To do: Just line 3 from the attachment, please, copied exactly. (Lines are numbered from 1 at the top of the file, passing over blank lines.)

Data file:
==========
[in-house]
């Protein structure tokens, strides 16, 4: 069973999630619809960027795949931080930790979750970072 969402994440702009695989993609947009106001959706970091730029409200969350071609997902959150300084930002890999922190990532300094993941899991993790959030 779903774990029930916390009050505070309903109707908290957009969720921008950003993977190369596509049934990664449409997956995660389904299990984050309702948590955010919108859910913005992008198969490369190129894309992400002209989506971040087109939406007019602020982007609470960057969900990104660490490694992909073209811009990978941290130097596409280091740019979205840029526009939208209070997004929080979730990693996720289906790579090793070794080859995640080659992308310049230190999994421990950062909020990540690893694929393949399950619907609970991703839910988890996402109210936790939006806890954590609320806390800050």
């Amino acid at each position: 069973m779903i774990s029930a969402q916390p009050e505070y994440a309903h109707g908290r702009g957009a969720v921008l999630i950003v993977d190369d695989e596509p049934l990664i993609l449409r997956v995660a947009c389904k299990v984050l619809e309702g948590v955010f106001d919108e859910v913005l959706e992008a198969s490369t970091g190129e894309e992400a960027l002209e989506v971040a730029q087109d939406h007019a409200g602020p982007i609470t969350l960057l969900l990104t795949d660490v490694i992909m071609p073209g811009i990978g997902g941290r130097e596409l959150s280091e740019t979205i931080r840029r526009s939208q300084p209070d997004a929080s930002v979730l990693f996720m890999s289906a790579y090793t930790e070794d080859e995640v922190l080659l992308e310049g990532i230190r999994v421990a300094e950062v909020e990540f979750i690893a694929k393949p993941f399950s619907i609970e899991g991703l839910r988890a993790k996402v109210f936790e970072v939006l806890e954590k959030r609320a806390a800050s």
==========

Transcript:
């Amino acid at each position: 069973m779903i774990s029930a969402q916390p009050e505070y994440a309903h109707g908290r702009g957009a969720v921008l999630i950003v993977d190369d695989e596509p049934l990664i993609l449409r997956v995660a947009c389904k299990v984050l619809e309702g948590v955010f106001d919108e859910v913005l959706e992008a198969s490369t970091g190129e894309e992400a960027l002209e989506v971040a730029q087109d939406h007019a409200g602020p982007i609470t969350l960057l969900l990104t795949d660490v490694i992909m071609p073209g811009i990978g997902g941290r130097e596409l959150s280091e740019t979205i931080r840029r526009s939208q300084p209070d997004a929080s930002v979730l990693f996720m890999s289906a790579y090793t930790e070794d080859e995640v922190l080659l992308e310049g990532i230190r999994v421990a300094e950062v909020e990540f979750i690893a694929k393949p993941f399950s619907i609970e899991g991703l839910r988890a993790k996402v109210f936790e970072v939006l806890e954590k959030r609320a806390a800050s």